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atomicpoet
1/23/2011 7:52pm,
I've been wanting to ask this question for awhile. After I get proficient enough at Western boxing, I want to take up Xingyi. But there's a riddle about it I cannot seem to solve.

I've spent hours pouring through Xingyi forms, and while It is Fake says the footwork is "pretty basic", I just can't wrap my head around it. Here's a few clips for reference:

YouTube - Xing Yi Quan ( Hsing-I, 河北形意拳 ) 5 Elements and Linking form (http://www.youtube.com/watch?v=iQZ3xn-UmjI)
YouTube - Xinyidao 4 (http://www.youtube.com/watch?v=m48-fzaqXw8)
YouTube - 崔杰利 形意拳VS散打 xingyiquan combat (http://www.youtube.com/watch?v=EKbzR8N3AN0)

Typically, when I throw a strike, I push off the ball of my back foot for power generation. Yet, with Xingyi, I often see people lift their back foot while striking, then shift stances.

The actual strikes themselves look powerful enough. The question is, how does Xingyi footwork generate this power?

Any insight is appreciated.

Rivington
1/23/2011 8:11pm,
Internally.

Permalost
1/23/2011 8:54pm,
The power generation doesn't look so esoteric- they're hitting straight while moving the body forward.

Ice Hole
1/24/2011 1:30am,
I think it's all in the waist... I might be wrong.:iamwithst

Conde Koma
1/24/2011 3:54am,
The actual strikes themselves look powerful enough.

This is the key. Find someone who can generate more power with xingyi first, then just ask them.

But yeah, it's probably from a combination of twisting the body and lots of specific conditioning.

MMAMickey
1/24/2011 5:06am,
Typically, when I throw a strike, I push off the ball of my back foot for power generation. Yet, with Xingyi, I often see people lift their back foot while striking, then shift stances.

The actual strikes themselves look powerful enough. The question is, how does Xingyi footwork generate this power?

Any insight is appreciated.

Keeping your back foot on the floor isn't to push through the strike, it's to be able to reset/retreat afterwards. As such, in boxing, taking your back foot off the floor is considered bad technique.

Your power should come from the weight transer as you take a short step forward, as well as the rotation of your core. Your back foot should not be pushing, but able to pivot on the toe.

Quite a few people move their back feet when they strike. Hell, anyone who steps forward to follow up a straight right is doing the same thing.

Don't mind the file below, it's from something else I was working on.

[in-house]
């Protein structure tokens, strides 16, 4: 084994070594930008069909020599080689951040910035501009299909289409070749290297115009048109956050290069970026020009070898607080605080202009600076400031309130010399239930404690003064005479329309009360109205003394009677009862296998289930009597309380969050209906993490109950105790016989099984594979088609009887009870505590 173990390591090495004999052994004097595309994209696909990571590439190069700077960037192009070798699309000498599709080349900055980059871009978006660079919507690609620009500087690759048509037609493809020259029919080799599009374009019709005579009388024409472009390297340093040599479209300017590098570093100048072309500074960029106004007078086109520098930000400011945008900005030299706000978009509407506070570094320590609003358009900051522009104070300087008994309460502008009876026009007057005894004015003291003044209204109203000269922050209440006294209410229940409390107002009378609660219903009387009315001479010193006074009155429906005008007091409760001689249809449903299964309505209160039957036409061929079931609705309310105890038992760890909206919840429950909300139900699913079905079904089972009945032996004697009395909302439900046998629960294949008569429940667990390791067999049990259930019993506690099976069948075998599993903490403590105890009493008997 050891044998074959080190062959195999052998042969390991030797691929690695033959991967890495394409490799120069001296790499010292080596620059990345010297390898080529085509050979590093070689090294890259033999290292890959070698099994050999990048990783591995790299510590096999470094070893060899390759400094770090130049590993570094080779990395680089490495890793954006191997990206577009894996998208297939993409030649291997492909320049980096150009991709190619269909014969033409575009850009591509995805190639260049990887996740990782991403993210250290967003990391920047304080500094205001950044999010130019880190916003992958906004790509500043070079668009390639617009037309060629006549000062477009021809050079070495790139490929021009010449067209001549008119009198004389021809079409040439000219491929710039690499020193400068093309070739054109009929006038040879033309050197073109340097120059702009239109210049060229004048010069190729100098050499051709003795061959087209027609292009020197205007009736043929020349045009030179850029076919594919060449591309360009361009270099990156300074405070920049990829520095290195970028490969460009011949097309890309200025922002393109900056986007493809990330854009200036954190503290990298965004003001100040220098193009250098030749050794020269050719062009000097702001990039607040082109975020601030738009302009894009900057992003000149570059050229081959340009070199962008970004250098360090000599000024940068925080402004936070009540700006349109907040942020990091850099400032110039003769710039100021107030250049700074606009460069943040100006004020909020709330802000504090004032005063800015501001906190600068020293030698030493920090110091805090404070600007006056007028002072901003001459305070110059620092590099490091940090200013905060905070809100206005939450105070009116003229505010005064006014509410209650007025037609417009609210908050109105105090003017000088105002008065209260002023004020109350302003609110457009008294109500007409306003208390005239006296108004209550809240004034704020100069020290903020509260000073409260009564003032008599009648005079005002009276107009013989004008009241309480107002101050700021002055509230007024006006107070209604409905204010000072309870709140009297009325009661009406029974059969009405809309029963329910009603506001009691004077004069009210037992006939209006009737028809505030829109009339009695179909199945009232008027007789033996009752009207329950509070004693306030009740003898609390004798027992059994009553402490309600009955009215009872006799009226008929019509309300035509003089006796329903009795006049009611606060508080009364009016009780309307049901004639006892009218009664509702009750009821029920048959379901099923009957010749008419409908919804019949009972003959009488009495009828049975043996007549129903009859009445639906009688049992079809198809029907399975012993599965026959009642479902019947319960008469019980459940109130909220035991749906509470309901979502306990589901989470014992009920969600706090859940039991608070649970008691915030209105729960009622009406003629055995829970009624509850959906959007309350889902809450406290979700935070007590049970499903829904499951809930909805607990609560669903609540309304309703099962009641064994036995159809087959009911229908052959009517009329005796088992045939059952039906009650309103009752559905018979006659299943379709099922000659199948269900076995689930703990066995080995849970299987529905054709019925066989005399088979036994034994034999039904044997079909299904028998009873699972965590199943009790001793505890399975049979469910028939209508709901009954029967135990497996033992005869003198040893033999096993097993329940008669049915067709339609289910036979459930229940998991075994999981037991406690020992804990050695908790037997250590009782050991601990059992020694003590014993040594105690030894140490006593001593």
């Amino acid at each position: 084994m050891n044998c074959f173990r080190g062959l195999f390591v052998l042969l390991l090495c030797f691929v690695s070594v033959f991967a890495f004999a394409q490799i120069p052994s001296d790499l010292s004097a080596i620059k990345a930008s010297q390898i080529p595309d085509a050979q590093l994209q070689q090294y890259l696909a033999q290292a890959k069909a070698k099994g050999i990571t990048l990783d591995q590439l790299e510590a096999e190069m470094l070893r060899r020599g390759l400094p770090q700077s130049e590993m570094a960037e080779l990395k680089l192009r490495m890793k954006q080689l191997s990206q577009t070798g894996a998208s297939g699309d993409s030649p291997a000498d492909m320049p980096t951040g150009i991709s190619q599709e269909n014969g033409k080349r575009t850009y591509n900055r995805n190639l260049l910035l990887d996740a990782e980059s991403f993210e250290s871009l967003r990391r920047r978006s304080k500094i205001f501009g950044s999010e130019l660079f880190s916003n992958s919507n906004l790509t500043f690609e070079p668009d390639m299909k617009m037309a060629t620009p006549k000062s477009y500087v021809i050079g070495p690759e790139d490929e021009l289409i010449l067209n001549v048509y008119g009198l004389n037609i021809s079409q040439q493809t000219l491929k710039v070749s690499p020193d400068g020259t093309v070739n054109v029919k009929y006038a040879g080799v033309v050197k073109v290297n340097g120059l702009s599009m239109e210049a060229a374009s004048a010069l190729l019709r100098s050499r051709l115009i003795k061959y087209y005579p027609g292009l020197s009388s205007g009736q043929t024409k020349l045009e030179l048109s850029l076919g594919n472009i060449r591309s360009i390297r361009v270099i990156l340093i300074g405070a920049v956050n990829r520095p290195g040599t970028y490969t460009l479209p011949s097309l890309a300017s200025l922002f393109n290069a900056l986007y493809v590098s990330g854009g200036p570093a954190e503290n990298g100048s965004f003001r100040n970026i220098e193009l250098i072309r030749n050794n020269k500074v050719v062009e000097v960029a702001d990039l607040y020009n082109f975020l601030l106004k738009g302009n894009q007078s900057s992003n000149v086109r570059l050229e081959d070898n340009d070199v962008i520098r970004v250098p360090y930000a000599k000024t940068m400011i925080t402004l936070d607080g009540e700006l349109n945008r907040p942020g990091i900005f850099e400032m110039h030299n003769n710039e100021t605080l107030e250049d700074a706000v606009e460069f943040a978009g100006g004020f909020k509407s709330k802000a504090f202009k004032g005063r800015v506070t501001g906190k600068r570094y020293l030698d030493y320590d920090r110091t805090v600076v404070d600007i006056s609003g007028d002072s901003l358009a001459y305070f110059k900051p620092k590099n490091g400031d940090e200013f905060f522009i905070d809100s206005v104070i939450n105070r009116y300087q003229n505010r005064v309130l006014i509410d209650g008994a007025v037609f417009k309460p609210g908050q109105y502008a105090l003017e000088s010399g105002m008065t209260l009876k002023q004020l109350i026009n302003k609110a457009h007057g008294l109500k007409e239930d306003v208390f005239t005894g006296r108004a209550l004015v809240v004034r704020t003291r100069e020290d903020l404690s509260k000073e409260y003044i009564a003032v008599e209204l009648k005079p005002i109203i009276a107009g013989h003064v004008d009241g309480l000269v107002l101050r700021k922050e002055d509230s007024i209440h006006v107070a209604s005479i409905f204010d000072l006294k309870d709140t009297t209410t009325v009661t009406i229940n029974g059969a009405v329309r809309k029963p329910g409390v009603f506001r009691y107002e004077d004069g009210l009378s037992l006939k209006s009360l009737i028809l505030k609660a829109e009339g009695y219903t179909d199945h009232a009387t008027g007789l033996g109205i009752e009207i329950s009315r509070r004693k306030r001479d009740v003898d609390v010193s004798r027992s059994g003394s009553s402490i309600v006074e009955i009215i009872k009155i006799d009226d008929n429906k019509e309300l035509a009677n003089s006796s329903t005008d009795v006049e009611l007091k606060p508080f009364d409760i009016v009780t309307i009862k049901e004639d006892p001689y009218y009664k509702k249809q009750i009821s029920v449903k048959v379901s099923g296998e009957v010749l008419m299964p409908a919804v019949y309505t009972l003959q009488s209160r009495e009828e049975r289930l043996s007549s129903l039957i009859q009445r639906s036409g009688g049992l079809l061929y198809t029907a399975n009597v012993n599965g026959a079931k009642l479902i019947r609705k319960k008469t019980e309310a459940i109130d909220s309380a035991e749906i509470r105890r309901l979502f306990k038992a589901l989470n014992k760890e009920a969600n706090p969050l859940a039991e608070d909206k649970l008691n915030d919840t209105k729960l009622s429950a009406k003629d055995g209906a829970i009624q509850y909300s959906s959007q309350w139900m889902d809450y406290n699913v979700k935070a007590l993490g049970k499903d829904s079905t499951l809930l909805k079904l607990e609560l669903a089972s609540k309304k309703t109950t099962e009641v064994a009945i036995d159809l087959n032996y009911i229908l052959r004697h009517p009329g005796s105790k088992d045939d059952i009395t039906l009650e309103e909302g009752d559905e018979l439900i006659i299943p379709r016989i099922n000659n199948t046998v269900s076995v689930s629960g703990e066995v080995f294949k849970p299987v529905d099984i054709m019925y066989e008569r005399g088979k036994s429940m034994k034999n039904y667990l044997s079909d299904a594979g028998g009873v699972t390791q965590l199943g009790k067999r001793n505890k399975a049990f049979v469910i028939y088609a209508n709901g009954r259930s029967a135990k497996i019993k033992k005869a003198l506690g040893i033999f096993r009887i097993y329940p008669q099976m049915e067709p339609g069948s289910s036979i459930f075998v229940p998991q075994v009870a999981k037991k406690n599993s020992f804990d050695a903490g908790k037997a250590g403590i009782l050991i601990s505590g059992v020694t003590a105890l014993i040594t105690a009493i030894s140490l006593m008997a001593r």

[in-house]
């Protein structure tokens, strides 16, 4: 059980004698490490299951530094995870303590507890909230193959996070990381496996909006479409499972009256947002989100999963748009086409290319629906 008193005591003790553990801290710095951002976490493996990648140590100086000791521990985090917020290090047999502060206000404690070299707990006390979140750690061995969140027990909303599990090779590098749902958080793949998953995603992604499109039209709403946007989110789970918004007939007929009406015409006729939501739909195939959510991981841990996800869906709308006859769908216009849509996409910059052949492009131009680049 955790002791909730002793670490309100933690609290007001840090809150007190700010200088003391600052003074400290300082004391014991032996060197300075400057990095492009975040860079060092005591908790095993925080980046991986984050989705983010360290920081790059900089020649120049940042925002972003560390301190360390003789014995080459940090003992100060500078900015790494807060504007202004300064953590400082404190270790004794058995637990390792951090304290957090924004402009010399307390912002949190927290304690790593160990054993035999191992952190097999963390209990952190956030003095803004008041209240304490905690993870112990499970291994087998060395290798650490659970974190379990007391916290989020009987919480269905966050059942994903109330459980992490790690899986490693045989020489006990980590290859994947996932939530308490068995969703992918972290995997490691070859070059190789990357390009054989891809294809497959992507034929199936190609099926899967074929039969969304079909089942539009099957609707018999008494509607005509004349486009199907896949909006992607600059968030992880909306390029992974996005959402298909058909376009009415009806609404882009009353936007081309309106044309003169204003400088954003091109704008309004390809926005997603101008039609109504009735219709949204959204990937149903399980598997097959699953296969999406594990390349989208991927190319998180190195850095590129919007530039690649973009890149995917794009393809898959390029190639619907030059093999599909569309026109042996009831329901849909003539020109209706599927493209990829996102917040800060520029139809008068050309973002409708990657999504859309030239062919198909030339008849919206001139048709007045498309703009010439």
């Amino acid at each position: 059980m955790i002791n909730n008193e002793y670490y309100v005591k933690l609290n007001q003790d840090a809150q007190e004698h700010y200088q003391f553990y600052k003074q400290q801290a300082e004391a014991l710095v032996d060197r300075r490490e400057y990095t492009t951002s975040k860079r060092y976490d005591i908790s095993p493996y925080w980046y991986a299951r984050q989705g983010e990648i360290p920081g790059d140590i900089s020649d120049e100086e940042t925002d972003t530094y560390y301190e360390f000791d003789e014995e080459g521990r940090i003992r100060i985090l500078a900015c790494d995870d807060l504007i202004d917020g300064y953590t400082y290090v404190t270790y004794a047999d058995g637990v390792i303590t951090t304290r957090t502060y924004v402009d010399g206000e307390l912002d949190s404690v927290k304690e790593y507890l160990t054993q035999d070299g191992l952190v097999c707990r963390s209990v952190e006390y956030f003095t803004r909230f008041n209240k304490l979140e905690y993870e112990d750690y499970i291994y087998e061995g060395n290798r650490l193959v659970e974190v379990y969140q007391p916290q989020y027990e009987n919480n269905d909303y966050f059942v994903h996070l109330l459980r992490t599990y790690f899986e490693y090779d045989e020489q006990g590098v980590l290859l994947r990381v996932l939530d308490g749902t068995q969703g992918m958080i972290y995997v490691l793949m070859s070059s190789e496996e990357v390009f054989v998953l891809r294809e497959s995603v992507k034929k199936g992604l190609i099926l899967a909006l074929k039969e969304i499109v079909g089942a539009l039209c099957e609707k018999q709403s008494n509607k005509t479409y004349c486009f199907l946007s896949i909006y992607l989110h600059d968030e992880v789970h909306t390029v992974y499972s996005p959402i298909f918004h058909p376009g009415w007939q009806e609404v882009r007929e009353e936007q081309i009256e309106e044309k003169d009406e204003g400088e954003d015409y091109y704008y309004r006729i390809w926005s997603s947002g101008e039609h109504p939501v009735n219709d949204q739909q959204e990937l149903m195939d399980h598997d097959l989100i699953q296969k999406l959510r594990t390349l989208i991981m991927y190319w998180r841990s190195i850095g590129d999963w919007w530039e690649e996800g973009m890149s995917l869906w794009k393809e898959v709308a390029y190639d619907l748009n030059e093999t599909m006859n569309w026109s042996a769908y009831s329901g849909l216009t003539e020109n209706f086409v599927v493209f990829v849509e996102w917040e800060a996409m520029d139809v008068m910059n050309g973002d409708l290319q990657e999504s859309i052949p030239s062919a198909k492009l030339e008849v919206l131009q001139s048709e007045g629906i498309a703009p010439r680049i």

From what I've seen of xingyi, their power generation is of little difference to boxing (I may be wrong here). But I would recommend you get more experience in boxing before you question power generation any further, as your boxing improves, you'll understand most aspects of striking better.

Diesel_Claus
1/24/2011 2:27pm,
Dude, stop sweating Xingyi so much. After you have drilled stiking into your muscle memory through boxing, you won't be able to un-learn how to generate power. You learn a lot quicker in boxing then you would in Xingyi. Watch the body movement and twist at the waste in Xingyi and boxing. There are a lot of similarities.

Don't sweat the foot movement in Xingyi so much. Because in my opinion, foot work in boxing is far superior. What Xingyi does well is generate power while moving forward and closing distance. So you get there quickly and effectively. They also have some cool techniques for striking while moving backward, which I think is one of the few striking arts that does.

But watching 5 element forms on youtube is not going to tell you anything about the art. If you are obsessing about it, just go to a class. Then you can get it out of your system and go back to boxing!

It is Fake
1/24/2011 3:08pm,
But watching 5 element forms on youtube is not going to tell you anything about the art.Classes.



From what I've seen of xingyi, their power generation is of little difference to boxing (I may be wrong here). But I would recommend you get more experience in boxing before you question power generation any further, as your boxing improves, you'll understand most aspects of striking better.